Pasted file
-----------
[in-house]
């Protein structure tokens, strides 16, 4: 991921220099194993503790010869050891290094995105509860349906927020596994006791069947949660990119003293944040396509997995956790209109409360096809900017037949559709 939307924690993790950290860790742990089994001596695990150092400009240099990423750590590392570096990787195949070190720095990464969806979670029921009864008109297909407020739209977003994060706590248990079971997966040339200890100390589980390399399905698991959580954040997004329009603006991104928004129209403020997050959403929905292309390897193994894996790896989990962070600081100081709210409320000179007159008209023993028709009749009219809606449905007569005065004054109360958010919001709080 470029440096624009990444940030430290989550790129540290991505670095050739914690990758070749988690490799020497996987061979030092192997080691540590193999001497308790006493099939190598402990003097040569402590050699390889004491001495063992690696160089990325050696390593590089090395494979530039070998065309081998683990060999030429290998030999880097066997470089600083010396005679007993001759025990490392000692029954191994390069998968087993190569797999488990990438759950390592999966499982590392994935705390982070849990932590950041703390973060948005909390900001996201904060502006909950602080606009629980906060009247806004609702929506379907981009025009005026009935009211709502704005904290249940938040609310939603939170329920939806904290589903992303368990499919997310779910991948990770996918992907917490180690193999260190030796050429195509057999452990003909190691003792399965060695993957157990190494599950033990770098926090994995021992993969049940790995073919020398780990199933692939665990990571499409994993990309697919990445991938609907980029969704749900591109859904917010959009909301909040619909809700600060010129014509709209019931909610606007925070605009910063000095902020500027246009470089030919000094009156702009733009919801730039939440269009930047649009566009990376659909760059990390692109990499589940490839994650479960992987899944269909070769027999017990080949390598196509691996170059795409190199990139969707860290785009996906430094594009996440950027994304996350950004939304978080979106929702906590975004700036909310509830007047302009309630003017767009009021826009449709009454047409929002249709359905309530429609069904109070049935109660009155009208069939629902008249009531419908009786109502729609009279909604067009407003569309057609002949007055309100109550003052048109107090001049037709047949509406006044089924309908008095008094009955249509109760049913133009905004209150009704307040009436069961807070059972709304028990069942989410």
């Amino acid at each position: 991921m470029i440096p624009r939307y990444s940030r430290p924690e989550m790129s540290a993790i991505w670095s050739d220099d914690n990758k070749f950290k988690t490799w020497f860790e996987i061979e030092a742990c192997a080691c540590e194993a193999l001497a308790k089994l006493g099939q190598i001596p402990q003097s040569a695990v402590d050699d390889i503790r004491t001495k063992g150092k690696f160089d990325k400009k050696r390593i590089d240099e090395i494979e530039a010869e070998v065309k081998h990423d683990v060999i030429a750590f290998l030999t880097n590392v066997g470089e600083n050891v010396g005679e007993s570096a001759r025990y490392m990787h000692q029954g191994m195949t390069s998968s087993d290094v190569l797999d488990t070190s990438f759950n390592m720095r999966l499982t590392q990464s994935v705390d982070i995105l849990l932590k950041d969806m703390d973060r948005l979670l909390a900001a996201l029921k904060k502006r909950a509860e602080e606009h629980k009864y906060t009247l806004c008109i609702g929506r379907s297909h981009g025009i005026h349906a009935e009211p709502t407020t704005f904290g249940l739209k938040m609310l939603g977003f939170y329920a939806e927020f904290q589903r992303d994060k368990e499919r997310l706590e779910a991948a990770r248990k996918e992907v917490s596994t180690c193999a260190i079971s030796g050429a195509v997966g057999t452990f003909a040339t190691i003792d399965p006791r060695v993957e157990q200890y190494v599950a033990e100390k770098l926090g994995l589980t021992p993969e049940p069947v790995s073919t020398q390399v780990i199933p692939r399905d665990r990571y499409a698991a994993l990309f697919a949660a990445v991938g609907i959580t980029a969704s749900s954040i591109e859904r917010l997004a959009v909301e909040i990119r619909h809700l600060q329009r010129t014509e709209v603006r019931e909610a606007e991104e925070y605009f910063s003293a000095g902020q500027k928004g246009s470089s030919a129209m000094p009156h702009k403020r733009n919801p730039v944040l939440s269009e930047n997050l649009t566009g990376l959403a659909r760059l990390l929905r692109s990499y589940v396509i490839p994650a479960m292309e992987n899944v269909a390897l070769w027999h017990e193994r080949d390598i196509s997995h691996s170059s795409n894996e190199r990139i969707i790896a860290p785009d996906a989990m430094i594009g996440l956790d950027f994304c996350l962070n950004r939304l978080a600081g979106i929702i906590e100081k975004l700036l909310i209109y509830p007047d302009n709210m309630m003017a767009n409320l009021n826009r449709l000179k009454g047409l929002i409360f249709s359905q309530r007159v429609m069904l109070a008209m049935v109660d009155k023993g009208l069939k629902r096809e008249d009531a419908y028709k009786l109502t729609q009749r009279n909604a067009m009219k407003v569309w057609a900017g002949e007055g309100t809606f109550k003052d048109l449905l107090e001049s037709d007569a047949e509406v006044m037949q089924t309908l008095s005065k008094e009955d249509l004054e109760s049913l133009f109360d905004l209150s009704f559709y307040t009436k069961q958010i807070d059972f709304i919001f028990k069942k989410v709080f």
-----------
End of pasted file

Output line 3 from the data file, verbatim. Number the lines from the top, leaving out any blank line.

């Amino acid at each position: 991921m470029i440096p624009r939307y990444s940030r430290p924690e989550m790129s540290a993790i991505w670095s050739d220099d914690n990758k070749f950290k988690t490799w020497f860790e996987i061979e030092a742990c192997a080691c540590e194993a193999l001497a308790k089994l006493g099939q190598i001596p402990q003097s040569a695990v402590d050699d390889i503790r004491t001495k063992g150092k690696f160089d990325k400009k050696r390593i590089d240099e090395i494979e530039a010869e070998v065309k081998h990423d683990v060999i030429a750590f290998l030999t880097n590392v066997g470089e600083n050891v010396g005679e007993s570096a001759r025990y490392m990787h000692q029954g191994m195949t390069s998968s087993d290094v190569l797999d488990t070190s990438f759950n390592m720095r999966l499982t590392q990464s994935v705390d982070i995105l849990l932590k950041d969806m703390d973060r948005l979670l909390a900001a996201l029921k904060k502006r909950a509860e602080e606009h629980k009864y906060t009247l806004c008109i609702g929506r379907s297909h981009g025009i005026h349906a009935e009211p709502t407020t704005f904290g249940l739209k938040m609310l939603g977003f939170y329920a939806e927020f904290q589903r992303d994060k368990e499919r997310l706590e779910a991948a990770r248990k996918e992907v917490s596994t180690c193999a260190i079971s030796g050429a195509v997966g057999t452990f003909a040339t190691i003792d399965p006791r060695v993957e157990q200890y190494v599950a033990e100390k770098l926090g994995l589980t021992p993969e049940p069947v790995s073919t020398q390399v780990i199933p692939r399905d665990r990571y499409a698991a994993l990309f697919a949660a990445v991938g609907i959580t980029a969704s749900s954040i591109e859904r917010l997004a959009v909301e909040i990119r619909h809700l600060q329009r010129t014509e709209v603006r019931e909610a606007e991104e925070y605009f910063s003293a000095g902020q500027k928004g246009s470089s030919a129209m000094p009156h702009k403020r733009n919801p730039v944040l939440s269009e930047n997050l649009t566009g990376l959403a659909r760059l990390l929905r692109s990499y589940v396509i490839p994650a479960m292309e992987n899944v269909a390897l070769w027999h017990e193994r080949d390598i196509s997995h691996s170059s795409n894996e190199r990139i969707i790896a860290p785009d996906a989990m430094i594009g996440l956790d950027f994304c996350l962070n950004r939304l978080a600081g979106i929702i906590e100081k975004l700036l909310i209109y509830p007047d302009n709210m309630m003017a767009n409320l009021n826009r449709l000179k009454g047409l929002i409360f249709s359905q309530r007159v429609m069904l109070a008209m049935v109660d009155k023993g009208l069939k629902r096809e008249d009531a419908y028709k009786l109502t729609q009749r009279n909604a067009m009219k407003v569309w057609a900017g002949e007055g309100t809606f109550k003052d048109l449905l107090e001049s037709d007569a047949e509406v006044m037949q089924t309908l008095s005065k008094e009955d249509l004054e109760s049913l133009f109360d905004l209150s009704f559709y307040t009436k069961q958010i807070d059972f709304i919001f028990k069942k989410v709080f």